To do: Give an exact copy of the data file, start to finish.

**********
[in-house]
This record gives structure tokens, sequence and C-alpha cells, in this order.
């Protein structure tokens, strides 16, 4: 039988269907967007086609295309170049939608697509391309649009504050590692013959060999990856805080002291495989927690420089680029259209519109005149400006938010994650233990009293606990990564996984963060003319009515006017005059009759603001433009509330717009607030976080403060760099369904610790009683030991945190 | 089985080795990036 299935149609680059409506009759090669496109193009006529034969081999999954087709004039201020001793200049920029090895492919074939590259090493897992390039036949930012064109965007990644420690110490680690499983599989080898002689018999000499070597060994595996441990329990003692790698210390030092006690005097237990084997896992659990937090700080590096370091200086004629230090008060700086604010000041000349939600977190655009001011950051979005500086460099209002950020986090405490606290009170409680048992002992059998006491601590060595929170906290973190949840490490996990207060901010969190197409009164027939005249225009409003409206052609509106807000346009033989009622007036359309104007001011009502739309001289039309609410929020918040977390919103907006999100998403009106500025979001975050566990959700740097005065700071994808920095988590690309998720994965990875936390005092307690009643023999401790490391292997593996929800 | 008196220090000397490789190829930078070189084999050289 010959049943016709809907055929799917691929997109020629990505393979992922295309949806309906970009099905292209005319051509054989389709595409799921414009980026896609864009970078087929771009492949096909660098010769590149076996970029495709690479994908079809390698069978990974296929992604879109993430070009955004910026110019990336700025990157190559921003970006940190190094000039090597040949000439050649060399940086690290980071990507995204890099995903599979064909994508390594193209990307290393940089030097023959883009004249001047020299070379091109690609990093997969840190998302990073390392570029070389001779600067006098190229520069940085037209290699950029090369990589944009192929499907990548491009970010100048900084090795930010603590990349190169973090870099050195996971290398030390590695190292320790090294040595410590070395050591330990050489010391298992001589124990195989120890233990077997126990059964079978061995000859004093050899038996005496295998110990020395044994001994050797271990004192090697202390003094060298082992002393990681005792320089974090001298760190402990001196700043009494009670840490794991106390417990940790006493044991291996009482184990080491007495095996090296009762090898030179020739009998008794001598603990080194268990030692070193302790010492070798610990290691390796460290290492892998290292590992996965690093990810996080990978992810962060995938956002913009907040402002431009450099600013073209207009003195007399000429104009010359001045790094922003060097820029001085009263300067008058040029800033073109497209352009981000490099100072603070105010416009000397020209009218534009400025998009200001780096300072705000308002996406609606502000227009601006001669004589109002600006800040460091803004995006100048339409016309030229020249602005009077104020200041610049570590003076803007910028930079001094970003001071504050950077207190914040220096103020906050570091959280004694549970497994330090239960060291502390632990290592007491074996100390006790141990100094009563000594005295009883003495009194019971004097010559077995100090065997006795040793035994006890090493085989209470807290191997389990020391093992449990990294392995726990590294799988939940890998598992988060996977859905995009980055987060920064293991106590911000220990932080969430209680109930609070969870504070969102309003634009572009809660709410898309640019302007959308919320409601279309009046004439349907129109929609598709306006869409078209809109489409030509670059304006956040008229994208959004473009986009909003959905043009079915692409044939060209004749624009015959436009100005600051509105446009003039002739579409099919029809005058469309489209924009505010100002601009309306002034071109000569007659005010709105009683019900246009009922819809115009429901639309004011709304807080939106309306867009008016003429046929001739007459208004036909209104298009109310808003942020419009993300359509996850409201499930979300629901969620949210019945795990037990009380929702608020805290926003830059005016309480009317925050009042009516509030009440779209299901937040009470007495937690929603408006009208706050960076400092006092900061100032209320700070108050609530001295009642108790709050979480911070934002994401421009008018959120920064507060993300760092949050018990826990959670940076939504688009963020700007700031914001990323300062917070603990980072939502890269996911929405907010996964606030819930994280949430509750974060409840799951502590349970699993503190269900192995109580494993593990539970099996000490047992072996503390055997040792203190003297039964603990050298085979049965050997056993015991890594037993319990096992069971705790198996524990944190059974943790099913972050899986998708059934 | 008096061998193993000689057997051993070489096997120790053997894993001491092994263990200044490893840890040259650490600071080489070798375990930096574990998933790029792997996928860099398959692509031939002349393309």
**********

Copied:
[in-house]
This record gives structure tokens, sequence and C-alpha cells, in this order.
């Protein structure tokens, strides 16, 4: 039988269907967007086609295309170049939608697509391309649009504050590692013959060999990856805080002291495989927690420089680029259209519109005149400006938010994650233990009293606990990564996984963060003319009515006017005059009759603001433009509330717009607030976080403060760099369904610790009683030991945190 | 089985080795990036 299935149609680059409506009759090669496109193009006529034969081999999954087709004039201020001793200049920029090895492919074939590259090493897992390039036949930012064109965007990644420690110490680690499983599989080898002689018999000499070597060994595996441990329990003692790698210390030092006690005097237990084997896992659990937090700080590096370091200086004629230090008060700086604010000041000349939600977190655009001011950051979005500086460099209002950020986090405490606290009170409680048992002992059998006491601590060595929170906290973190949840490490996990207060901010969190197409009164027939005249225009409003409206052609509106807000346009033989009622007036359309104007001011009502739309001289039309609410929020918040977390919103907006999100998403009106500025979001975050566990959700740097005065700071994808920095988590690309998720994965990875936390005092307690009643023999401790490391292997593996929800 | 008196220090000397490789190829930078070189084999050289 010959049943016709809907055929799917691929997109020629990505393979992922295309949806309906970009099905292209005319051509054989389709595409799921414009980026896609864009970078087929771009492949096909660098010769590149076996970029495709690479994908079809390698069978990974296929992604879109993430070009955004910026110019990336700025990157190559921003970006940190190094000039090597040949000439050649060399940086690290980071990507995204890099995903599979064909994508390594193209990307290393940089030097023959883009004249001047020299070379091109690609990093997969840190998302990073390392570029070389001779600067006098190229520069940085037209290699950029090369990589944009192929499907990548491009970010100048900084090795930010603590990349190169973090870099050195996971290398030390590695190292320790090294040595410590070395050591330990050489010391298992001589124990195989120890233990077997126990059964079978061995000859004093050899038996005496295998110990020395044994001994050797271990004192090697202390003094060298082992002393990681005792320089974090001298760190402990001196700043009494009670840490794991106390417990940790006493044991291996009482184990080491007495095996090296009762090898030179020739009998008794001598603990080194268990030692070193302790010492070798610990290691390796460290290492892998290292590992996965690093990810996080990978992810962060995938956002913009907040402002431009450099600013073209207009003195007399000429104009010359001045790094922003060097820029001085009263300067008058040029800033073109497209352009981000490099100072603070105010416009000397020209009218534009400025998009200001780096300072705000308002996406609606502000227009601006001669004589109002600006800040460091803004995006100048339409016309030229020249602005009077104020200041610049570590003076803007910028930079001094970003001071504050950077207190914040220096103020906050570091959280004694549970497994330090239960060291502390632990290592007491074996100390006790141990100094009563000594005295009883003495009194019971004097010559077995100090065997006795040793035994006890090493085989209470807290191997389990020391093992449990990294392995726990590294799988939940890998598992988060996977859905995009980055987060920064293991106590911000220990932080969430209680109930609070969870504070969102309003634009572009809660709410898309640019302007959308919320409601279309009046004439349907129109929609598709306006869409078209809109489409030509670059304006956040008229994208959004473009986009909003959905043009079915692409044939060209004749624009015959436009100005600051509105446009003039002739579409099919029809005058469309489209924009505010100002601009309306002034071109000569007659005010709105009683019900246009009922819809115009429901639309004011709304807080939106309306867009008016003429046929001739007459208004036909209104298009109310808003942020419009993300359509996850409201499930979300629901969620949210019945795990037990009380929702608020805290926003830059005016309480009317925050009042009516509030009440779209299901937040009470007495937690929603408006009208706050960076400092006092900061100032209320700070108050609530001295009642108790709050979480911070934002994401421009008018959120920064507060993300760092949050018990826990959670940076939504688009963020700007700031914001990323300062917070603990980072939502890269996911929405907010996964606030819930994280949430509750974060409840799951502590349970699993503190269900192995109580494993593990539970099996000490047992072996503390055997040792203190003297039964603990050298085979049965050997056993015991890594037993319990096992069971705790198996524990944190059974943790099913972050899986998708059934 | 008096061998193993000689057997051993070489096997120790053997894993001491092994263990200044490893840890040259650490600071080489070798375990930096574990998933790029792997996928860099398959692509031939002349393309």